Wal-Mart has started out the year with one almighty 'fox pas'.
The US retail giant has been forced to recall a donkey meat product, a specialty snack sold in its China stores, after tests showed it contained the DNA of fox and other animals.
In official posts on China’s social networking site Weibo, Wal-Mart has said it will reimburse customers who bought the tainted donkey meat (like that will compensate for mouthfuls of fox, which can pose serious health risks) and is helping local food and industry agencies in the eastern Shandong province investigate its Chinese supplier.
The supermarket, which has 359 outlets in China and plans to open another 110 stores in the coming years, says the person in charge at the supplier factory has been detained.
'We are deeply sorry for this whole affair,' said Wal-Mart's China president and CEO, Greg Foran. 'It is a deep lesson that we need to continue to increase investment in supplier management.'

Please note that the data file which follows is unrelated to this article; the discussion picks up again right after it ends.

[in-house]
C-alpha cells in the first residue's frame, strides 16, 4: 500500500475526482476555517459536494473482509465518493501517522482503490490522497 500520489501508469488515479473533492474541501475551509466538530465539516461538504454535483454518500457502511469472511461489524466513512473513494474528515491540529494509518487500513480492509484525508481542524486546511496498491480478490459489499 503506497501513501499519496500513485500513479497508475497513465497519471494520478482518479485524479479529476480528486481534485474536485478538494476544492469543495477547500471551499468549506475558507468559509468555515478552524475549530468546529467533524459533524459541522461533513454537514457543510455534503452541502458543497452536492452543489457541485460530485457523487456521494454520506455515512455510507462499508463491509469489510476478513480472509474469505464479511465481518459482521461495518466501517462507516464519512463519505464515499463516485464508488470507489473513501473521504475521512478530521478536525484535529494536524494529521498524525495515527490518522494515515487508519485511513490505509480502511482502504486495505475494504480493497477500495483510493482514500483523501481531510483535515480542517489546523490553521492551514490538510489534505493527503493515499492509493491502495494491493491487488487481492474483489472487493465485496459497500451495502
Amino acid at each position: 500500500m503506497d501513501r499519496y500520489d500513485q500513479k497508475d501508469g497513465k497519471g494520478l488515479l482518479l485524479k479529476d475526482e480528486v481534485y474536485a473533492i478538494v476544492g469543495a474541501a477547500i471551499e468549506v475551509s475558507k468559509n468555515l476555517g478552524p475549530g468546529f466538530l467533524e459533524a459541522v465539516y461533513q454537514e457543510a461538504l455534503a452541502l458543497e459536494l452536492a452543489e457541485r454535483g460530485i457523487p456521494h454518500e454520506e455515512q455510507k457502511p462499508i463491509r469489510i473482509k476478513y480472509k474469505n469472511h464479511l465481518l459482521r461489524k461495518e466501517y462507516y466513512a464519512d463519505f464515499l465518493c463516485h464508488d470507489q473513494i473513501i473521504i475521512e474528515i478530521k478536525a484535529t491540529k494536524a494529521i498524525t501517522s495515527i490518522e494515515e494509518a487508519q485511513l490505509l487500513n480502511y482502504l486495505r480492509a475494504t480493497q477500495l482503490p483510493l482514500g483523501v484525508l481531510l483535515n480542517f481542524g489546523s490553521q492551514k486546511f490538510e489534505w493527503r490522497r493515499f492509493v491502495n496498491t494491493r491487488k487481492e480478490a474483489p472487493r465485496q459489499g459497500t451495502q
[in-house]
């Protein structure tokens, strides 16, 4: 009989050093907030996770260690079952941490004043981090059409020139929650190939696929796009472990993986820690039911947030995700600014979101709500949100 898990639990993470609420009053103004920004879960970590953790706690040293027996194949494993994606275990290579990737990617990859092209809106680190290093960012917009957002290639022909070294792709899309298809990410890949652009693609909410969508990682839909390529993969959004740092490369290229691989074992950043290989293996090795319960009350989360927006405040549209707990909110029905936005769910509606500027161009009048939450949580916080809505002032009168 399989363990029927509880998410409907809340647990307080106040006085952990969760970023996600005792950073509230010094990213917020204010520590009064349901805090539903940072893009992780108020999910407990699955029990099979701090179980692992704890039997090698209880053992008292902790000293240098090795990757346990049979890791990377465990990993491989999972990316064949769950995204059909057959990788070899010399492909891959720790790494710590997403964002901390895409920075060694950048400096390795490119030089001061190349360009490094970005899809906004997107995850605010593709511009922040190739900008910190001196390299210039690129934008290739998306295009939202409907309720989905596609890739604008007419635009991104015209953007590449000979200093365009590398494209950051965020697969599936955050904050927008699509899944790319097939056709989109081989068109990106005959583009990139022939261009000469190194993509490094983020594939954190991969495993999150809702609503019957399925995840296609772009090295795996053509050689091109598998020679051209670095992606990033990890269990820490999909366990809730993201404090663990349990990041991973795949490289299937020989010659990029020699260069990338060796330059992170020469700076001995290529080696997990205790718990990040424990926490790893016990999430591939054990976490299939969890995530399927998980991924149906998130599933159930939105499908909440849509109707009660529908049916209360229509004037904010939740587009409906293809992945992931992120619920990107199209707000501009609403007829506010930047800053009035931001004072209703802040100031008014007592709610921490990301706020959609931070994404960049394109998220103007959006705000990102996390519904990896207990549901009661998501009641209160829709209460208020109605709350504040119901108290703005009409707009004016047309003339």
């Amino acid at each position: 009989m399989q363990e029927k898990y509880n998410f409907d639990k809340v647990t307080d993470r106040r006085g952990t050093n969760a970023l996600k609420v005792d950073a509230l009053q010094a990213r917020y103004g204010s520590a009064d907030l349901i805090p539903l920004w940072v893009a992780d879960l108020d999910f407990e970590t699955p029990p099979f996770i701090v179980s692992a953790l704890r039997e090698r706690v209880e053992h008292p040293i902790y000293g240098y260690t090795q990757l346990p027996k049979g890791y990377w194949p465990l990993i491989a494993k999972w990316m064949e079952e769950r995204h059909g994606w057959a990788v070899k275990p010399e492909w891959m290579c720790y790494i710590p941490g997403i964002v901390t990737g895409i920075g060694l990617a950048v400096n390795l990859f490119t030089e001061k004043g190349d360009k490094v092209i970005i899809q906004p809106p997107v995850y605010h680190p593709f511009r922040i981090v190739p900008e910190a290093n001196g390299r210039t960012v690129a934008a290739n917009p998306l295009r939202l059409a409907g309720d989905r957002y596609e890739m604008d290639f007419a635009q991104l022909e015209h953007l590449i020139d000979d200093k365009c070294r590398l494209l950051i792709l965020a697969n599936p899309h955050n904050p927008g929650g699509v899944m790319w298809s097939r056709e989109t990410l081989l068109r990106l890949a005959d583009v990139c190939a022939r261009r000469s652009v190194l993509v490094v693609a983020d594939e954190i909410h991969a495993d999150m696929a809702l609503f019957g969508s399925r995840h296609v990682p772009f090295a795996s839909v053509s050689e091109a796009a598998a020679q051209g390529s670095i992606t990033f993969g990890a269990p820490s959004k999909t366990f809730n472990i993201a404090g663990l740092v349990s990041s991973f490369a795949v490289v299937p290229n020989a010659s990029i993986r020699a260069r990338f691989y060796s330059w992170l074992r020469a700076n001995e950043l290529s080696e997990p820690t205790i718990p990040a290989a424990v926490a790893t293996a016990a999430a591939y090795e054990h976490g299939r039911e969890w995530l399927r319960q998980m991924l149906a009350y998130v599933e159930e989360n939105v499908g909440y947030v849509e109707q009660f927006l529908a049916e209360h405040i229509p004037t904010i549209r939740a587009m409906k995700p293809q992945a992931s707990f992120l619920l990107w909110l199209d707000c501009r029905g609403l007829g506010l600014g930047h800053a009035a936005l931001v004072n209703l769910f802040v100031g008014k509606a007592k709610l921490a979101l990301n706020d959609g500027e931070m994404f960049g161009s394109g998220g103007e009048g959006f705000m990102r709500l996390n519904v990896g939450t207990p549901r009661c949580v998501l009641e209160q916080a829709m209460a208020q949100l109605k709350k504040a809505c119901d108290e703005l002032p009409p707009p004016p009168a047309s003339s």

This isn’t the first time that Wal-Mart has run into trouble in the Far East. In 2011, the China government fined the US retailer, along with Carrefour, a combined 9.5m yuan (£950,000) for manipulating product prices. That same year Wal-Mart was also fined in China for selling duck meat past its expiry date.
This latest scandal will further dent Wal-Mart's reputation for quality in China's $1trn food and grocery market.
Murky meat brokerage was one of the big themes of last year, after it emerged that Tesco, Iceland, Aldi and Lidl had sold beef contaminated with horsemeat.
Dubbed one of the biggest food frauds of the 21st century, it resulted in a series of product recalls, internal investigations, apologies in national newspapers, raids, stricter food testing regimes and calls for a new specialist food crime unit.